Mediaset sees improvement, but no movement on Vivendi

MediasetMediaset has posted results for the first nine months that beat market estimates on advertising revenue growth. However, the company has been unable to report any progress on its legal stand-off with France’s Vivendi to date.

Mediaset posted net revenues for €2.533 billion for the nine months, down from €2.564 billion a year ago, with most of the decline coming from its Italian operation.

The group said that the year-on-year comparison was impacted by a slowdown in the advertising market in both Italy and Spain. However, gross advertising revenues in Italy grew by 0.8% for the nine months to €1.423 billion, bucking a market trend that saw the overall ad market decline by 4%.

Mediaset’s pay TV revenues have continued to slide. The company posted pay TV revenues of €441 million for the nine months, down from €457.4 million last year.

Operating costs fell by 7.7% in line with the company’s 2020 plan, helping boost EBITDA, which rose from €892.9 million last year to €957.9 million. Mediaset’s investment in Italian TV and movie rights declined year-on-year from €423.4 million to €354.7 million. In Spain, its content investment declined marginally, with TV and movie rights costs falling from €139.2 million to €131.1 million and co-production investment rising slightly from €12.6 million to €16.2 million.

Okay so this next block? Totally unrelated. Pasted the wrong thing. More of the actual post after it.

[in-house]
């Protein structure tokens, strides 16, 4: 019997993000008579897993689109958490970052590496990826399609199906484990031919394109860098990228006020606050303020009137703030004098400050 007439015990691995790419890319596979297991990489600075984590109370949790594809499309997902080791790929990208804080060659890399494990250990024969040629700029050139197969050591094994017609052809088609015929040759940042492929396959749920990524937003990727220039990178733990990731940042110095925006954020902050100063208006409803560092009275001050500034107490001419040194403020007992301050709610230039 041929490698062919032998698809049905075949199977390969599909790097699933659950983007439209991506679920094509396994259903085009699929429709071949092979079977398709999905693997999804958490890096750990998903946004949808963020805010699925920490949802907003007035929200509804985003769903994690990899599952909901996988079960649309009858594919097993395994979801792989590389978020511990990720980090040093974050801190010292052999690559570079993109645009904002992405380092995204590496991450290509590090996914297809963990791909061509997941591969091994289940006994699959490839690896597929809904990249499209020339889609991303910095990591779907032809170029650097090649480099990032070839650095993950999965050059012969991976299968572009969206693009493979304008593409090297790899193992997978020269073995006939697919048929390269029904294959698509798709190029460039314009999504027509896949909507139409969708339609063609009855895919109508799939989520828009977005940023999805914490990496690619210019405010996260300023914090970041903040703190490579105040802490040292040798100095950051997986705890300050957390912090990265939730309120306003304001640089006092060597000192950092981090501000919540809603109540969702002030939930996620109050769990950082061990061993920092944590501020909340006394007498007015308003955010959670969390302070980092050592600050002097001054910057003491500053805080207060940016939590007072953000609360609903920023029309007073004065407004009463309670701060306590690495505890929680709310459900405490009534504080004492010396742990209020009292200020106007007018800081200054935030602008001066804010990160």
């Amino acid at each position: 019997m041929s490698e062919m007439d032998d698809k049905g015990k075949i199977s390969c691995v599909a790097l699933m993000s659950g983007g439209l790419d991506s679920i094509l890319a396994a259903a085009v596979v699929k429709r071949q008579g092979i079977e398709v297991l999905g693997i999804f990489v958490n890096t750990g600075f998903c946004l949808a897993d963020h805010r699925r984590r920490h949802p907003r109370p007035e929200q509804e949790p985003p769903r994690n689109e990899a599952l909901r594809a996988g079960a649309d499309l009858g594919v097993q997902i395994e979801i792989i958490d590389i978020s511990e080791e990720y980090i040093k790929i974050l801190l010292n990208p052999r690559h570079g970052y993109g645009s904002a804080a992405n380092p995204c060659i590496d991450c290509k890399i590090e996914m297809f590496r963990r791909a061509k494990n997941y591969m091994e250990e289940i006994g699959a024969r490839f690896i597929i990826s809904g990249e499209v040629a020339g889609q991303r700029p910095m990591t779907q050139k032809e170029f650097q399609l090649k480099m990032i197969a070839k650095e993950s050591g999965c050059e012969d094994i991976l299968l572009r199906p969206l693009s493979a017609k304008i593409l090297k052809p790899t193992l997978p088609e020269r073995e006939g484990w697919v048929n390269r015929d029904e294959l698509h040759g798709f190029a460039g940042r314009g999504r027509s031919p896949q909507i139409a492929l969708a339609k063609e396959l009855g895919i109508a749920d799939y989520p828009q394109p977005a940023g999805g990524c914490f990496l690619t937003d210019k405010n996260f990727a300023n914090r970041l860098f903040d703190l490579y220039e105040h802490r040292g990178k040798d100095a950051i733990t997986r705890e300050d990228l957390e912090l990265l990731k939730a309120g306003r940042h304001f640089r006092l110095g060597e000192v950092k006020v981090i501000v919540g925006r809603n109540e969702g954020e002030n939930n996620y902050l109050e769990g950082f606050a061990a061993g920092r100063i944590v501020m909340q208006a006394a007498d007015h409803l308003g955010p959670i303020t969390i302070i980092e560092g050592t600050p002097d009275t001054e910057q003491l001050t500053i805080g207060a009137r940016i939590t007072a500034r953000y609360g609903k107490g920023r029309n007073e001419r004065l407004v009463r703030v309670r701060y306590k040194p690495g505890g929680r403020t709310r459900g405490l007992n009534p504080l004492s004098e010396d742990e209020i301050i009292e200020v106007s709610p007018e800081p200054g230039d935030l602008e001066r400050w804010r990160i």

Mediaset posted an operating profit of €194.7 million, up from €25.9 million in 2016.

Mediaset said that it was on target to achieve positive results both in terms of consolidated operating and net profit by the end of the financial year.

Speaking after the company posted its results, finance chief Marco Giordani told analysts that Mediaset had received no offer from Vivendi and there was nothing to report on that front. Mediaset and its controlling shareholder Fininvest have been engaged in a long-running and bitter legal battle with the French media group over the latter’s decision to pull out of an April 2016 agreement that would have seen it take control of struggling pay TV unit Mediaset Premium.

Vivendi-owned Canal+ has now created a content joint venture with Telecom Italia, in which Vivendi is the leading shareholder. Giordani said he was open to collaborating with Telecom if it became an investor in content.

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